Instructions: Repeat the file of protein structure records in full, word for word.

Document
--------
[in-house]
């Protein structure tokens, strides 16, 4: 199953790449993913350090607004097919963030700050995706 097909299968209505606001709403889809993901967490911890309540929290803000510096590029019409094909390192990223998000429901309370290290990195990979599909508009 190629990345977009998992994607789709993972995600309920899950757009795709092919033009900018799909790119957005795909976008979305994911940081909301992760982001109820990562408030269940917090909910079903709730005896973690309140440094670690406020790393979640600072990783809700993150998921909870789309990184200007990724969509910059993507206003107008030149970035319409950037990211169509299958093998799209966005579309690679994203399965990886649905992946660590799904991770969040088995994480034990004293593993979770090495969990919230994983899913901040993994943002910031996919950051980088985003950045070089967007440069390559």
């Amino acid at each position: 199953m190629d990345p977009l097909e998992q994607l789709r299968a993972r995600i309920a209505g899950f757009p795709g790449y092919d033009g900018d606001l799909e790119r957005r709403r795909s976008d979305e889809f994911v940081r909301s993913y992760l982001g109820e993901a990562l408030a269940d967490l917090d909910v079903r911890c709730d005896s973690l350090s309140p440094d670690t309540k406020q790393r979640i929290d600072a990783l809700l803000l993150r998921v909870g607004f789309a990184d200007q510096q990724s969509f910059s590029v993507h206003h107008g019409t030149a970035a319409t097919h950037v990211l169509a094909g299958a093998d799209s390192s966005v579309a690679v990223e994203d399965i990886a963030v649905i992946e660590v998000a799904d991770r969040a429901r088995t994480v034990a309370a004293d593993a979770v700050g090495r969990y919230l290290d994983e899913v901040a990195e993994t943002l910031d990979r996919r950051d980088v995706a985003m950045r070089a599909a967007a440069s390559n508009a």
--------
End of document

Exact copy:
[in-house]
């Protein structure tokens, strides 16, 4: 199953790449993913350090607004097919963030700050995706 097909299968209505606001709403889809993901967490911890309540929290803000510096590029019409094909390192990223998000429901309370290290990195990979599909508009 190629990345977009998992994607789709993972995600309920899950757009795709092919033009900018799909790119957005795909976008979305994911940081909301992760982001109820990562408030269940917090909910079903709730005896973690309140440094670690406020790393979640600072990783809700993150998921909870789309990184200007990724969509910059993507206003107008030149970035319409950037990211169509299958093998799209966005579309690679994203399965990886649905992946660590799904991770969040088995994480034990004293593993979770090495969990919230994983899913901040993994943002910031996919950051980088985003950045070089967007440069390559």
């Amino acid at each position: 199953m190629d990345p977009l097909e998992q994607l789709r299968a993972r995600i309920a209505g899950f757009p795709g790449y092919d033009g900018d606001l799909e790119r957005r709403r795909s976008d979305e889809f994911v940081r909301s993913y992760l982001g109820e993901a990562l408030a269940d967490l917090d909910v079903r911890c709730d005896s973690l350090s309140p440094d670690t309540k406020q790393r979640i929290d600072a990783l809700l803000l993150r998921v909870g607004f789309a990184d200007q510096q990724s969509f910059s590029v993507h206003h107008g019409t030149a970035a319409t097919h950037v990211l169509a094909g299958a093998d799209s390192s966005v579309a690679v990223e994203d399965i990886a963030v649905i992946e660590v998000a799904d991770r969040a429901r088995t994480v034990a309370a004293d593993a979770v700050g090495r969990y919230l290290d994983e899913v901040a990195e993994t943002l910031d990979r996919r950051d980088v995706a985003m950045r070089a599909a967007a440069s390559n508009a």